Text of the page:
A Methodological Description of a Randomised Controlled Trial Comparing Hospital-Based Care and Hospital-Based Home Care when a Child is Newly Diagnosed with Type 1 Diabetes
Irén Tiberg*, 1, 2, 3, Annelie Carlsson2, Inger Hallström1, 3
Identifiers and Pagination:Year: 2011
First Page: 111
Last Page: 119
Publisher ID: TONURSJ-5-111
Article History:Received Date: 18/7/2011
Revision Received Date: 23/9/2011
Acceptance Date: 28/9/2011
Electronic publication date: 18/11/2011
Collection year: 2011
open-access license: This is an open access article licensed under the terms of the Creative Commons Attribution Non-Commercial License (http://creativecommons.org/licenses/by-nc/3.0/) which permits unrestricted, non-commercial use, distribution and reproduction in any medium, provided the work is properly cited.
Aim and objective:
To describe the study design of a randomised controlled trial with the aim of comparing two different regimes for children with newly diagnosed type 1 diabetes; hospital-based care and hospital-based home care.
Procedures for hospital admission and sojourn in connection with diagnose vary greatly worldwide and the existing evidence is insufficient to allow for any conclusive determination of whether hospital-based or home-based care is the best alternative for most families. Comparative studies with adequate power and outcome measurements, as well as measurements of cost-effectiveness are needed.
The study design was based on the Medical Research Council framework for complex interventions. After two to three days with hospital-based care, children between the ages of 3 and 16 were randomised to receive either continued hospital-based care for a total of 1-2 weeks or hospital-based home care, which refers to specialist care in a home-based setting. The trial started in March 2008 at a University Hospital in Sweden and was closed in September 2011 when a sufficient number of children according to power calculation, were included. The primary outcome was the child’s metabolic control during the following two years. Secondary outcomes were set to evaluate the family and child situation as well as the organisation of care.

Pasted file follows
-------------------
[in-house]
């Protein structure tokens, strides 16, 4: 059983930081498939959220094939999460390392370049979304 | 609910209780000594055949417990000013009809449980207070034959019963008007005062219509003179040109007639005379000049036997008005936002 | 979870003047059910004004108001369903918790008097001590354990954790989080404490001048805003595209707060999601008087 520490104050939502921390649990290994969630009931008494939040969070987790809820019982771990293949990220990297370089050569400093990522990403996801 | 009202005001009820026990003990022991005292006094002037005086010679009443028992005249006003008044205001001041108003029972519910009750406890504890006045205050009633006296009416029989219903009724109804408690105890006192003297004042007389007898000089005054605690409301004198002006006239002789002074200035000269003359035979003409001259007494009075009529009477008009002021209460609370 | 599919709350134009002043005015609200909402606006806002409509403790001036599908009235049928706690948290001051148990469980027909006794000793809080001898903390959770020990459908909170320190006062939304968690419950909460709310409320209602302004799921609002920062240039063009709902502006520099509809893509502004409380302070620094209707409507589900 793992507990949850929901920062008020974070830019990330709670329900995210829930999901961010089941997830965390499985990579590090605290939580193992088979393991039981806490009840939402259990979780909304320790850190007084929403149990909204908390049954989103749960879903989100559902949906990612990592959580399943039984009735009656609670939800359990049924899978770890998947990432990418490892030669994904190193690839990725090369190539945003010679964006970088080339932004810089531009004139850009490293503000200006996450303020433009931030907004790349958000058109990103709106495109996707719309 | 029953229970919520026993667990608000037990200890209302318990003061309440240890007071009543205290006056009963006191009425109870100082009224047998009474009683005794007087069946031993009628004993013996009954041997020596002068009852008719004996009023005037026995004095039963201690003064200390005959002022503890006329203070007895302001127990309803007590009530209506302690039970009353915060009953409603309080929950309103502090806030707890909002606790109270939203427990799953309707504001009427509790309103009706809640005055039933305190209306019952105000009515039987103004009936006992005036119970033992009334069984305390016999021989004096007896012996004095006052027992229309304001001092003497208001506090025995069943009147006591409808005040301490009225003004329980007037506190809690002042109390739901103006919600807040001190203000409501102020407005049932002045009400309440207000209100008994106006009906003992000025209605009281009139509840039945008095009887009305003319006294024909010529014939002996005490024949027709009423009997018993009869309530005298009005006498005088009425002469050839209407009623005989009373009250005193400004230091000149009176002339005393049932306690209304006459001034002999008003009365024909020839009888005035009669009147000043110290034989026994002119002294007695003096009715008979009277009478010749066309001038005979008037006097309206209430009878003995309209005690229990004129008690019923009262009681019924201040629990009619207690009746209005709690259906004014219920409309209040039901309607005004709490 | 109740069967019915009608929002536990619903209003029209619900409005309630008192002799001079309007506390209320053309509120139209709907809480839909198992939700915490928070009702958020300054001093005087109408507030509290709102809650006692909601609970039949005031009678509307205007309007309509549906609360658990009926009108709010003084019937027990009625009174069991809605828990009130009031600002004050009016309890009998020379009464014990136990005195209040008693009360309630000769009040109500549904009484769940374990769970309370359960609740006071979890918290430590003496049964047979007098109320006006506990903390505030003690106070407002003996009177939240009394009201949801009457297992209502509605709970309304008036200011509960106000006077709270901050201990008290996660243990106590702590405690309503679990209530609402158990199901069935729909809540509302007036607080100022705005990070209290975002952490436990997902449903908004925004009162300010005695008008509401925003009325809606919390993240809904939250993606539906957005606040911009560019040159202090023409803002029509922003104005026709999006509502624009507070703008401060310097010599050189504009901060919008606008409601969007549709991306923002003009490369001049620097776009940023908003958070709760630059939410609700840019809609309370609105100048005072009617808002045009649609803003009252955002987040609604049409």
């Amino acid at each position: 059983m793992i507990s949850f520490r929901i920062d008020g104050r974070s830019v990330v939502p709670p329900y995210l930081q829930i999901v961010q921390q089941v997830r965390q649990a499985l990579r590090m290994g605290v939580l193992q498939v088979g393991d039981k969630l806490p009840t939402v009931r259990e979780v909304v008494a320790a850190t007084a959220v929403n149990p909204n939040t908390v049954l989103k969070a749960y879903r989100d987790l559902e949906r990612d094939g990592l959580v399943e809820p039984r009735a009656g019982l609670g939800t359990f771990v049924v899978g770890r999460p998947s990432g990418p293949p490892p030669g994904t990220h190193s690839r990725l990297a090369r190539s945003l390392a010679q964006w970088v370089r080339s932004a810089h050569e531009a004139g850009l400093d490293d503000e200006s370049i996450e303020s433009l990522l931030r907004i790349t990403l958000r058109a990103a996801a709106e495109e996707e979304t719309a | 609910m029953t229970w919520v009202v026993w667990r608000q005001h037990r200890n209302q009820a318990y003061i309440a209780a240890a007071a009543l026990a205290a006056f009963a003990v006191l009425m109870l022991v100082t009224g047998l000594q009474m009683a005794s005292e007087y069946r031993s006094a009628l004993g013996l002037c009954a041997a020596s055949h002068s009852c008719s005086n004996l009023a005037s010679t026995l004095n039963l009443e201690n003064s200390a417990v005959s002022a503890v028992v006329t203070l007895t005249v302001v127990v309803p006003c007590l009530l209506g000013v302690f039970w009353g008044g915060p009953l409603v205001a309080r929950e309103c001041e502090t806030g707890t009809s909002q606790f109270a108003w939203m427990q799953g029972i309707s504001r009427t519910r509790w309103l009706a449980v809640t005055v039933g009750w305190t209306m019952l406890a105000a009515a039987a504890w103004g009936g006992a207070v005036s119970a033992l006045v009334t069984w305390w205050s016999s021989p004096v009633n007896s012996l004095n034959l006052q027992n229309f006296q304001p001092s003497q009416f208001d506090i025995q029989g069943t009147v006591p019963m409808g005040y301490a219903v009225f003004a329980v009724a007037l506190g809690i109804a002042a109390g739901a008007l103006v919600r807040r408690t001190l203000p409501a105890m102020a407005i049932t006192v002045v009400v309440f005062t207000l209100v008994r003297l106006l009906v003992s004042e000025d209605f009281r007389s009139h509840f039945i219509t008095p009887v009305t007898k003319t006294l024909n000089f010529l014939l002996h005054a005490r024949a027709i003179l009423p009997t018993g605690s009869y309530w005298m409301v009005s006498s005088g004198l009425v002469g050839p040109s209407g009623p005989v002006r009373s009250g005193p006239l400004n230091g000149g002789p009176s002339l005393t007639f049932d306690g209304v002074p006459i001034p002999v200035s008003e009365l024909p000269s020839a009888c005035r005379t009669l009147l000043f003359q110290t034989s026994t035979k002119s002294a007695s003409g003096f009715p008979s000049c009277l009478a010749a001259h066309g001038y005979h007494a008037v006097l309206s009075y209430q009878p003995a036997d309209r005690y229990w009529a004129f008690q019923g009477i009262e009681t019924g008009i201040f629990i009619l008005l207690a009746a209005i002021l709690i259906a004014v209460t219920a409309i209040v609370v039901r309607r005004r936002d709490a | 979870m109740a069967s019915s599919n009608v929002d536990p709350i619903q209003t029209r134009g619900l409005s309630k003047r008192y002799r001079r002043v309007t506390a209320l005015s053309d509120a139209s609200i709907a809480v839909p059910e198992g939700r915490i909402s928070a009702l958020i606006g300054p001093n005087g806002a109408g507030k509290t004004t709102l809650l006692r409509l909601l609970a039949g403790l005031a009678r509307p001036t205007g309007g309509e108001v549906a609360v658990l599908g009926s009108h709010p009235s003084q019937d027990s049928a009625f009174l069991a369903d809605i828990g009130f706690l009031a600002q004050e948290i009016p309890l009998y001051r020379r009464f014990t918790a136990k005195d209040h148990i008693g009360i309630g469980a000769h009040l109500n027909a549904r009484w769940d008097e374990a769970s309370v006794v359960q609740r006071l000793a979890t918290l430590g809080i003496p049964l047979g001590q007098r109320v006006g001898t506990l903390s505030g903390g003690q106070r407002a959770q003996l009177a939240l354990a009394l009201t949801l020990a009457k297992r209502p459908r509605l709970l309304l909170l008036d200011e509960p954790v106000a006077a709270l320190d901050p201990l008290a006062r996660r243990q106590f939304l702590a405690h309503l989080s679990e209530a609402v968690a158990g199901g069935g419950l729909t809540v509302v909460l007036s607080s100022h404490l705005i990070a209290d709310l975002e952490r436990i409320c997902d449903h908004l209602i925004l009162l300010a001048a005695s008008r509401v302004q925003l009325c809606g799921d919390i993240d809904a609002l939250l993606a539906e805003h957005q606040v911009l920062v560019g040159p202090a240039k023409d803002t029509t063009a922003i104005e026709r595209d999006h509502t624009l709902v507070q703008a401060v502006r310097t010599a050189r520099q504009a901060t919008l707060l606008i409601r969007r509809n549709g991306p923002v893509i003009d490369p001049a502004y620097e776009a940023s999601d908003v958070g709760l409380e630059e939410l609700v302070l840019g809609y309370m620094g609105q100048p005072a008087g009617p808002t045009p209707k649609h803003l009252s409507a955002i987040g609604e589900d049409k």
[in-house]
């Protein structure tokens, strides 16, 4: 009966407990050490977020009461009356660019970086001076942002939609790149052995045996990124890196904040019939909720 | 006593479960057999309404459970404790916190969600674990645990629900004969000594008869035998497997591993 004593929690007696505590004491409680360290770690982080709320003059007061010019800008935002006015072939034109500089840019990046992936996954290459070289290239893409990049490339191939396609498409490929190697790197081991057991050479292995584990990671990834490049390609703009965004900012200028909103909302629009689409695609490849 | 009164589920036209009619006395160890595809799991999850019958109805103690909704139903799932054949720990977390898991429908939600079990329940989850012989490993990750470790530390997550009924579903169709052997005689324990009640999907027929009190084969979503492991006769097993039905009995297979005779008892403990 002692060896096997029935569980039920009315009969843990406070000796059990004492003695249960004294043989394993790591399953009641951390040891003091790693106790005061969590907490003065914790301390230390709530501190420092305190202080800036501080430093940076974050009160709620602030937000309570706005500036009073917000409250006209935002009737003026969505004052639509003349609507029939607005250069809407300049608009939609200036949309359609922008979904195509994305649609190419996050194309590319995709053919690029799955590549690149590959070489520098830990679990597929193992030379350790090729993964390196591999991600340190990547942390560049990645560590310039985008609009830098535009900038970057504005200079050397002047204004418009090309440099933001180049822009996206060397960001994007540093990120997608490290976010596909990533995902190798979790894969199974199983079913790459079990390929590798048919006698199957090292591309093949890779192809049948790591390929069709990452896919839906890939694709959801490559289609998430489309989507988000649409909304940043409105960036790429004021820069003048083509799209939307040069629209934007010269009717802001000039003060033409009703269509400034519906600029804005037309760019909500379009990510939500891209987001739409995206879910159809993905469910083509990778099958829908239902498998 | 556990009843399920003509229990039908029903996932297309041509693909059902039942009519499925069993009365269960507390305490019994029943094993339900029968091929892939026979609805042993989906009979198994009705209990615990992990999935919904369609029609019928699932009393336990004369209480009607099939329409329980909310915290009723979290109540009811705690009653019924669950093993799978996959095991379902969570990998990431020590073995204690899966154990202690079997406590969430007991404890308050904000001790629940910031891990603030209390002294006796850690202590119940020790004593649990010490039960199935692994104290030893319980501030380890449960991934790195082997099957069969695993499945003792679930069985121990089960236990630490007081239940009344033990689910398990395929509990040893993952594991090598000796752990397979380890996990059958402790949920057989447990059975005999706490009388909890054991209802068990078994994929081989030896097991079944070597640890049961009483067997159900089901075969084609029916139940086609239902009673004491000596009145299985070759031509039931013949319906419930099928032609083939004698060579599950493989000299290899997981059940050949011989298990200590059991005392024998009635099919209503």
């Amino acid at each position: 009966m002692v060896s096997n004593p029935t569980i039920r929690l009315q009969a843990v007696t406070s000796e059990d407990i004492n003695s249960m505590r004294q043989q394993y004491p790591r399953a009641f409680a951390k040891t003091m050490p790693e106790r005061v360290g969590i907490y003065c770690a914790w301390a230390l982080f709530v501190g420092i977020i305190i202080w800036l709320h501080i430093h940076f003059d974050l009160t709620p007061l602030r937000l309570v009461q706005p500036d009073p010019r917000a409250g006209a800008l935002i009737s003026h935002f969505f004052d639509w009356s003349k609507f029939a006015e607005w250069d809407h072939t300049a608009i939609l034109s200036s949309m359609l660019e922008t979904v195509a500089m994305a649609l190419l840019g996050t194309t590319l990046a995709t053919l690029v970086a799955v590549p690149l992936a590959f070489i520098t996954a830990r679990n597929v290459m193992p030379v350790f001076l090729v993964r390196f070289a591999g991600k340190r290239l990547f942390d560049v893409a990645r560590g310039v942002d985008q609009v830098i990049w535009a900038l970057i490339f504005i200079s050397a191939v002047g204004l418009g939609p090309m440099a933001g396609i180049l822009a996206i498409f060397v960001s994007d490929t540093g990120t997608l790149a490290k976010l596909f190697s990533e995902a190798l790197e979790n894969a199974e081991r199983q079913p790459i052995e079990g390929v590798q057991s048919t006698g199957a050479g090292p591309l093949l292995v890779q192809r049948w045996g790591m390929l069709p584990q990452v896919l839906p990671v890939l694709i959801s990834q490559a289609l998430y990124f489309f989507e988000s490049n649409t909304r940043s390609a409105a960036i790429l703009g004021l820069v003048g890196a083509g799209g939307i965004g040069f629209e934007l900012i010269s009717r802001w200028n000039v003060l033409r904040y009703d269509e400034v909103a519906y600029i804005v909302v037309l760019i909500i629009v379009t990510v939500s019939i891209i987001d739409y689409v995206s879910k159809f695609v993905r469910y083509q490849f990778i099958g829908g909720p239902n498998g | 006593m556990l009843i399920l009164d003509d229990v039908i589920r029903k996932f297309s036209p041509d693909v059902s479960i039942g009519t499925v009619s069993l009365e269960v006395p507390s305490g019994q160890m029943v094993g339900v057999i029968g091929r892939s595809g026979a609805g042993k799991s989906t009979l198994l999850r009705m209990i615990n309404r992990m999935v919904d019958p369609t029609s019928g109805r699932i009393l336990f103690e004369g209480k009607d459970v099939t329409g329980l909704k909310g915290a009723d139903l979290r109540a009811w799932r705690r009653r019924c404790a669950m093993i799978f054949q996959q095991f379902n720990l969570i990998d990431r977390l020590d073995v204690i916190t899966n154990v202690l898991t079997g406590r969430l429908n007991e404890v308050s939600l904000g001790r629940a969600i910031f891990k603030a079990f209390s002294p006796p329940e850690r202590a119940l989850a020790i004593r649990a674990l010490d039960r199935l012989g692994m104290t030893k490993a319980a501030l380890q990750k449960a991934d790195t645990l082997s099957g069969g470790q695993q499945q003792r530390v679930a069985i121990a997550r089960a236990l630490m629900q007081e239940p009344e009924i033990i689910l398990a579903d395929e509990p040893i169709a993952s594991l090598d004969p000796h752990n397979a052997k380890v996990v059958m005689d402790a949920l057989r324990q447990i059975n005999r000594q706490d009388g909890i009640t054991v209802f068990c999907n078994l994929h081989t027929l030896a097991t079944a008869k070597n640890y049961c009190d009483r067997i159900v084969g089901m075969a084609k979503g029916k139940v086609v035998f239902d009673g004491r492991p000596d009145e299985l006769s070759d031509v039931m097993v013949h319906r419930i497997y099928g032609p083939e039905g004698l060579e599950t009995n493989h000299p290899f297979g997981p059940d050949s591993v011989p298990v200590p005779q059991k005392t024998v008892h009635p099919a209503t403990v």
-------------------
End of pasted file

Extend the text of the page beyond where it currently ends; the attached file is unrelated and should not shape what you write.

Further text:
Childhood diabetes requires families and children to learn to perform multiple daily tasks. Even though intervention in health care is complex with several interacting components entailing practical and methodological difficulties, there is nonetheless, a need for randomised controlled trials in order to evaluate and develop better systems for the learning processes of families that can lead to long-term improvement in adherence and outcome.
Trial Register NCT00804232.